Saturday, November 28, 2015

Vote for Shakebags & Co. on Kindle Scout!

Amazon has a new contest running where authors can submit never-before-published novels and have readers nominate them for publication. Books with the most nominations will get a contract with Amazon and considerable marketing support as well. So I've thrown my first novel into the ring, the only one of my 4 novels I've never published (constantly tinkering with it), which got a good deal of notice on Inkitt a few months back. However, I've renamed it Shakebags & Co. and hope some people will find it interesting: it's a humorous fantasy novel about three hapless thieves trying to make their name in the world. You can read the first 3 chapters here and nominate it if you find it worthy. Thanks!

Saturday, November 7, 2015

Composing With a Russian Accent: The Orchestral Music of Nikolai Rimsky-Korsakov

 In some ways, the most “Russian” of all Russian composers is Nikolai Rimsky-Korsakov (the name alone would place him high on the list!), as he not only jumpstarted Russian orchestral music and opera, but he was deeply connected to the wellsprings of Russian folklore and literature. Rimsky-Korsakov’s work can be seen on some level as an attempt to translate the Russian spirit into purely musical terms, and his innovations have been followed by generations of Russian composers, not to mention film composers in Hollywood. It’s hard to truly pin down Rimsky’s compositional persona, as his greatest achievements—his 15 operas, on a range of fairy tale and historical subjects—are almost completely unknown in the West, while his memory lives on in a handful of orchestral gems which often disguise his Russian heritage, such as Capriccio Espagnol, Scheherazde, and the infamous Flight of the Bumblebee. Ultimately, what distinguishes Rimsky-Korsakov’s art is his masterful orchestration and sense of musical color: he believed strongly in the idea that notes represented colors, and clothed his music in the most lavish tonal raiment. Rachmaninov once said that with Rimsky-Korsakov’s music you could ‘hear’ the seasons, with the right combination of notes and instruments creating snowflakes, driving winds, budding trees, and falling leaves. He saved his greatest orchestral effects for his operas, where sadly few listeners are able to find them, though a few orchestral works betray this talent, even though his heart wasn’t always in ‘absolute’ music. However, even a lollipop of a piece like The Flight of the Bumblebee (a little interlude in his opera, The Tale of Tsar Saltan) is a masterful tone poem of sound and fury, suggesting how with the simplest of means he could conjure up an entire world, large or small.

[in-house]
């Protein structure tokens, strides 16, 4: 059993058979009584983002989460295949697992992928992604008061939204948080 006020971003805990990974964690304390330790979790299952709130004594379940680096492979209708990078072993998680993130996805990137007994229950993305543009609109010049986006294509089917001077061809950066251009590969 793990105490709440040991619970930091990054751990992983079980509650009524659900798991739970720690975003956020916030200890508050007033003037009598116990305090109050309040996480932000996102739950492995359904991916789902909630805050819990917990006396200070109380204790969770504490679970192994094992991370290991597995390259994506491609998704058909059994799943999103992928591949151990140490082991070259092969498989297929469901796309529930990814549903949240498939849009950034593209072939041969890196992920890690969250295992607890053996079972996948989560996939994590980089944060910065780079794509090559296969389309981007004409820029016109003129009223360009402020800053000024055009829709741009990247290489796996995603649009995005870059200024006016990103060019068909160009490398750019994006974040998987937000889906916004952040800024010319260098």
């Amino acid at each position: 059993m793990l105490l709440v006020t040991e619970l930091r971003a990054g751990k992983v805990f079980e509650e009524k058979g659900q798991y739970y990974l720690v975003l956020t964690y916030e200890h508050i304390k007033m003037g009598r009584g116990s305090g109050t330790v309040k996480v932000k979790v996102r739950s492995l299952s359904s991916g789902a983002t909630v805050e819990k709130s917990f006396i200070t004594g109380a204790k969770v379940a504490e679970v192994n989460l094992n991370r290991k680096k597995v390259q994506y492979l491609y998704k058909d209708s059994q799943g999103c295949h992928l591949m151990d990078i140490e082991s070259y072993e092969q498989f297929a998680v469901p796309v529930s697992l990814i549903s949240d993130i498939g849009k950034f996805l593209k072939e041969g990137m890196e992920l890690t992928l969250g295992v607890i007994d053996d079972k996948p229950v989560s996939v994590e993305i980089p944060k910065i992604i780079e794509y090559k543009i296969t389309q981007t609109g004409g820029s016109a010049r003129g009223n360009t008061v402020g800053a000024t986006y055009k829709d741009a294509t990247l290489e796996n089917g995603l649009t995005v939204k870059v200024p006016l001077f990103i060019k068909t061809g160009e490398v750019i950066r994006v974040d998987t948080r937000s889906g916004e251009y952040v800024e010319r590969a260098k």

Wednesday, October 28, 2015

Free Gothic/Fantasy Novel, Academic Satire, and More!

An Ad for my story made by the editors at Inkitt

Here's a few quick updates about my published novels and stories for those interested:

My third novel, The Winged Turban, published this September is FREE to download on Amazon for the Halloween week. It's a humorous Gothic Fantasy novel and I (think) is the best of my three books. It's been slow getting people to notice it, because there's just so much out there in the Kindle-sphere. Please download it if you get a chance, and if you don't have a Kindle, you can download the free app on Amazon and read it wherever you want. The link follows where you can read a sample:

I also posted my satire of college life, "The Textbook Confessions" on Inkitt to give it an airing as well. It's about the "confessions" of a textbook abandoned in a students' car over the Winter break,  including its laments on life, love, and the state of higher education. It's really short and you can read the whole thing for free here: